With More of the Nation To See Snow This Winter Than in Years Past, Here’s What You Need To Know

MILA PARH / shutterstock.com
MILA PARH / shutterstock.com

People have always spread out across the country. Relocating to a new city or state brings about some great adventures, and a lot of lessons learned, many the hard way. With many people fleeing overtaxed or overpriced locations, they chose the more rural life, and many made the change to live with snow. Before the flakes start to fly for winter 2023, you need to know a few things.

  • Leave extra time: When driving in snow, you’ll need to cut your speed down. From poor road conditions to other drivers going slowly, to cleaning off and heating your car. All these steps take time and planning. Expecting snow and normally leave at 8:40 for a 15-minute drive to work, so you get there by 8:55? Plan on leaving at 8:30 that morning. If that originally included a Starbucks run, add another 15.
  • Expect ice: Slick surfaces can freeze easily, especially bridges and underpasses. These areas of highway are known as accident magnets due to the unpredictably slick surfaces. South of 40* air temperature and you need to plan for it, especially at night and when precipitation is already coming down.
  • Prepare the car supplies: Keep some water, nonperishable food, a blanket, and a hat and gloves in the car. It doesn’t have to be pretty, just warm and, if possible, brightly colored. Reflective vests or belts, a flashlight with new batteries (hand crank backup), a first aid kid, an air pump, a phone charger, a shovel, jumper cables, and a roadside tool kit should already be part of your storage anyways.
  • Mechanically check your car: This means top off your fluids, inspect your lights and signals, wipers, and have your tires checked. Live in an area with frequent or heavy snow? Look at snow tires. Deeply treaded and often studded, they can help you stay on the road and safe even when the snow builds up. This is not an area to pinch pennies.
  • Drive responsibly: If you’ve never driven on snow, find someone who is willing to help you learn. Most people who grew up driving in snow learn by sliding around in a parking lot. Fully inspect the lot on foot and know any and all obstacles before starting any snow-driving lessons. A slide into a parking block at just 15 mph can cause enough of an inertia spill to roll an SUV.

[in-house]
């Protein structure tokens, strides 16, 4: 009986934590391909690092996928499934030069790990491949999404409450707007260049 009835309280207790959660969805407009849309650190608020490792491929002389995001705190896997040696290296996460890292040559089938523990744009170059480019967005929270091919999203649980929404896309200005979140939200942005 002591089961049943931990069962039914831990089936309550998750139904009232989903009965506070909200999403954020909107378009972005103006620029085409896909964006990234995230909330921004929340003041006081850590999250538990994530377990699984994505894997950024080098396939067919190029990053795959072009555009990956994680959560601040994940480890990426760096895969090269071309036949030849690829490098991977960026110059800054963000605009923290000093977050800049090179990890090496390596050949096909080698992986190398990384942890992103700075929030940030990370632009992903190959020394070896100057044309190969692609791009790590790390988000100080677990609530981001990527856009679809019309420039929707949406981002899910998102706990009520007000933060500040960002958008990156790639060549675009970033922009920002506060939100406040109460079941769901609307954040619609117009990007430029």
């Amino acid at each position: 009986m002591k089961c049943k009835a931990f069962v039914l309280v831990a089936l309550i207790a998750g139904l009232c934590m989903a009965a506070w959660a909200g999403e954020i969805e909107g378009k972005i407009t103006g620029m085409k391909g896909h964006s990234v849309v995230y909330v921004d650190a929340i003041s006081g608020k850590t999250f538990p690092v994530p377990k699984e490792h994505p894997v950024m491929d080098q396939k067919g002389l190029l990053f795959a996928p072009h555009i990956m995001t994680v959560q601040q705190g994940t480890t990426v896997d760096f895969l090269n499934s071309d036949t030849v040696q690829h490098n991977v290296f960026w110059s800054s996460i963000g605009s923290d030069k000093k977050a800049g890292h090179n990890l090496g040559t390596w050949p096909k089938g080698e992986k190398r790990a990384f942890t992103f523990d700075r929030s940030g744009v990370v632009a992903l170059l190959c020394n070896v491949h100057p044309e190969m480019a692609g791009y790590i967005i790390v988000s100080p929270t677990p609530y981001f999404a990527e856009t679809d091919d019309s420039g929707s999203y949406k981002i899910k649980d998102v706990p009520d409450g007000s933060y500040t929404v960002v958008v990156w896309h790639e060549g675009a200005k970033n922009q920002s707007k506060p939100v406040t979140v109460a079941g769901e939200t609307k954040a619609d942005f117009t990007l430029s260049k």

• Expect the unexpected: Unlike rain, snow is fiercely unpredictable. At times areas forecast to get just 2-4 inches of snow overnight (not a lot) can suddenly get a storm that lasts 6 hours and has periods of 2 inches of snow an hour. It can quickly shift and change due to wind conditions and changes in the pressure.
  • What to do when you slide: Well that all depends. Are you spinning around, or sliding on a turn? Are you on snow or ice? Is there immediate danger if you continue the slide or can you slip through it? All of these situations have their nuances. Generally though, If you slowly take your foot off the accelerator, and simply turn into the slide you can control it. Fight your urge to jerk the wheel back the other way, that can make the slide worse by a significant degree.

The biggest thing to know about driving on snow is that you just need to use common sense. If it’s coming down heavy, stay where you are or get a ride from someone with experience. A trial by fire is fun for certain things, but not when you can easily put yourself and countless others at significant risk by being inexperienced.